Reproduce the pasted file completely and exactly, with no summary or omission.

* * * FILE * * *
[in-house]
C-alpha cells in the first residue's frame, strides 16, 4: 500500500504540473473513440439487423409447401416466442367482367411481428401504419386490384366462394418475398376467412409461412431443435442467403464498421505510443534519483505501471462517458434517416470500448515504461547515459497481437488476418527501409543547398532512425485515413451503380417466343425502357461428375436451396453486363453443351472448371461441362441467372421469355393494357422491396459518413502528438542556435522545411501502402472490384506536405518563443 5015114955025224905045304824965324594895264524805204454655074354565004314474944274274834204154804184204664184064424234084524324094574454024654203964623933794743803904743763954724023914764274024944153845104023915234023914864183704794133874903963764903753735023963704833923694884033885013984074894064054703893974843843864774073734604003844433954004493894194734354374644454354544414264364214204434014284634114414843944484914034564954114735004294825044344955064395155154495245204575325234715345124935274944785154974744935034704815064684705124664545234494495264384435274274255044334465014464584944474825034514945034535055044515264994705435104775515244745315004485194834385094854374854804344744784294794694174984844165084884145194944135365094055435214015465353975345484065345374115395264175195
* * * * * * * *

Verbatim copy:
[in-house]
C-alpha cells in the first residue's frame, strides 16, 4: 500500500504540473473513440439487423409447401416466442367482367411481428401504419386490384366462394418475398376467412409461412431443435442467403464498421505510443534519483505501471462517458434517416470500448515504461547515459497481437488476418527501409543547398532512425485515413451503380417466343425502357461428375436451396453486363453443351472448371461441362441467372421469355393494357422491396459518413502528438542556435522545411501502402472490384506536405518563443 5015114955025224905045304824965324594895264524805204454655074354565004314474944274274834204154804184204664184064424234084524324094574454024654203964623933794743803904743763954724023914764274024944153845104023915234023914864183704794133874903963764903753735023963704833923694884033885013984074894064054703893974843843864774073734604003844433954004493894194734354374644454354544414264364214204434014284634114414843944484914034564954114735004294825044344955064395155154495245204575325234715345124935274944785154974744935034704815064684705124664545234494495264384435274274255044334465014464584944474825034514945034535055044515264994705435104775515244745315004485194834385094854374854804344744784294794694174984844165084884145194944135365094055435214015465353975345484065345374115395264175195